Albuquerque-based lawyer Patricia Monaghan specializes in cannabis law. She said some may see the loosening of reciprocity rules as de facto legalization, but she sees it as a “loophole” that only some will take advantage of. 

“I don’t think that many people will do it, because it’s a big hassle,” Monaghan said. “I think the ruling is actually more incentive to motivate the passage of full legalization in the state.”

Monaghan said she thinks the loophole will mostly help would be patients who suffer from symptoms that are not on the state’s list of qualifying conditions like anxiety or ADHD.  She said she tested the process of getting a medical cannabis authorization through California’s medical program. 

“I found a website, and you go on there, and within 15 minutes, you are talking to a doctor in California, and they are emailing you your California authorization for $40,” Monaghan said. I mean, it is amazing.”

Currently the only taxes associated with medical cannabis sales are gross receipts taxes, which varies between counties and municipalities, but is roughly between five and 10 percent. But there is a pending state Supreme Court case over whether medical cannabis is exempt from gross receipts taxes. If the high court decides to hear the case and rules that medical cannabis sales should not be taxed, the little revenue the state sees may disappear.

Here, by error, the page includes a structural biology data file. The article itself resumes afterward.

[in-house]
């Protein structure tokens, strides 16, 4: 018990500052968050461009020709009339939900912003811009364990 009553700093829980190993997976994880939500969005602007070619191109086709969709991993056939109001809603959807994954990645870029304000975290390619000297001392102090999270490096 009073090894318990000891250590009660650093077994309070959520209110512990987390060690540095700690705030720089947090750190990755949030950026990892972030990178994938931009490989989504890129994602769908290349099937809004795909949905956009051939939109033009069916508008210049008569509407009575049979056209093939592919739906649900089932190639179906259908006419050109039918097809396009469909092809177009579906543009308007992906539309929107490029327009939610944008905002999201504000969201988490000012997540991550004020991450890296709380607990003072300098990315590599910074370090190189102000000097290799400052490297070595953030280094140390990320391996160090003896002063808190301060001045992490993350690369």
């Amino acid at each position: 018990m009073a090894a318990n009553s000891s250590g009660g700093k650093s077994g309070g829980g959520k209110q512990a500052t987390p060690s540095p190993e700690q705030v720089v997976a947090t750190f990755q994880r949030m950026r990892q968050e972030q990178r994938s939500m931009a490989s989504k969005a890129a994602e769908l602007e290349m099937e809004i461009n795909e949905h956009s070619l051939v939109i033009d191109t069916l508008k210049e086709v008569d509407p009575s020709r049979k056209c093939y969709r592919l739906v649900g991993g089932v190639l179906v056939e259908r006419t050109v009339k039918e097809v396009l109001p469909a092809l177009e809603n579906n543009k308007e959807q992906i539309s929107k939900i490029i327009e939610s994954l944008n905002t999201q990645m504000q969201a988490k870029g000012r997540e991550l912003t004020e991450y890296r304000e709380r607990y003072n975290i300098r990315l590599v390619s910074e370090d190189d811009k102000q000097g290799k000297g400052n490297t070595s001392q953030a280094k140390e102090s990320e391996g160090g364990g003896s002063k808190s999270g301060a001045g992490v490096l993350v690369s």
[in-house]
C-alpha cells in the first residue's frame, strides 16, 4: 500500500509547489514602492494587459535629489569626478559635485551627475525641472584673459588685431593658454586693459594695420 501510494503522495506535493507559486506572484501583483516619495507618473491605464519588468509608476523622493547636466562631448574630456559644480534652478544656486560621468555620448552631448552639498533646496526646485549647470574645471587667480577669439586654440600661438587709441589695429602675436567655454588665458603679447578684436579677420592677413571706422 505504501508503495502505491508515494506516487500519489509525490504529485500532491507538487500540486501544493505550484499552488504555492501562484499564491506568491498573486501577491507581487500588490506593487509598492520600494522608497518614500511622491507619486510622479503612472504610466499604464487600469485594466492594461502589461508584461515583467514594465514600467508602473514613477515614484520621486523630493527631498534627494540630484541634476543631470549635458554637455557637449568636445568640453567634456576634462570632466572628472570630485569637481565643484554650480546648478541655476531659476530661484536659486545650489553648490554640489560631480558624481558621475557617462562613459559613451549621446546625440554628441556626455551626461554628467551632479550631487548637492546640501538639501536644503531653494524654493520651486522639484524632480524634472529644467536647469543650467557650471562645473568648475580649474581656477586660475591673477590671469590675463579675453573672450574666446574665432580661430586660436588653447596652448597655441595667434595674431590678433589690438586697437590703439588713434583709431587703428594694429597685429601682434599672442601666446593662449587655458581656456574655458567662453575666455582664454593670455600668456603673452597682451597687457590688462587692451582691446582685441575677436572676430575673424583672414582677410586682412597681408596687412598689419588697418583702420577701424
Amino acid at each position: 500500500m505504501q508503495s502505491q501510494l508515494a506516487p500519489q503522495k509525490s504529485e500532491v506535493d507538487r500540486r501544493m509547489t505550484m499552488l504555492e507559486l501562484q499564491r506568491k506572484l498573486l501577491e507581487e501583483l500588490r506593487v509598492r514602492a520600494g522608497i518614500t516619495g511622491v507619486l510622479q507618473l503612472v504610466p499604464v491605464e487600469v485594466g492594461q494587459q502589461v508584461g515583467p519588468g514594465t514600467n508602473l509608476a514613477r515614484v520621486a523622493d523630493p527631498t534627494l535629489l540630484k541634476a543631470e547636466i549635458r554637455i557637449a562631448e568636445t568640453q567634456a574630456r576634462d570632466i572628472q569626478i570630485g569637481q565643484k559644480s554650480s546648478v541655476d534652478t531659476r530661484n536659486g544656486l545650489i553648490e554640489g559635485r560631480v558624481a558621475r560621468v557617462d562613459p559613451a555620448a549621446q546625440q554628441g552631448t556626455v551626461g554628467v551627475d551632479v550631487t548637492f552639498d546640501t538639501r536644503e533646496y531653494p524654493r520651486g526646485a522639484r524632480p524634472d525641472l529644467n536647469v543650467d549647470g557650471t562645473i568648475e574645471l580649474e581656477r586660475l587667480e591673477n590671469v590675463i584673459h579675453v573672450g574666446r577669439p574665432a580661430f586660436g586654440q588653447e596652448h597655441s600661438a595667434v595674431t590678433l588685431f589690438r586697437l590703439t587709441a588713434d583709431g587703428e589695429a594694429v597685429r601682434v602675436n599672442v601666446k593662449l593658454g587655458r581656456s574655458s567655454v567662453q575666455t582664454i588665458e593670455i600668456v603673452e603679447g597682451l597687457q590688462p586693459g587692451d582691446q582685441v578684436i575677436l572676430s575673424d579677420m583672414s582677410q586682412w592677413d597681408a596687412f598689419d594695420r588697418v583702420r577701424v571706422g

But economist Kelly O’Donnell told NM Political Report said New Mexico could see $100 million in tax revenue in the first year of legalization. 

She said expanding reciprocity or loosening requirements for getting a medical cannabis authorization is really just a “slight broadening of eligibility for New Mexico’s medical cannabis program.”

“That’s not legalization by any stretch of the imagination,” O’Donnell said. 

In order for the entire state to see a benefit from cannabis, she said, there needs to be some sort of tax revenue.  

“I guess the take-home message would be that if you are considering a legal market for recreational cannabis on the grounds of revenue, then simply loosening the rules for medical cannabis is not going to get you there,” O’Donnell said. “You really do need a recreational cannabis law that includes a pretty substantial path, otherwise, you’re not going to get the benefit of legalization.”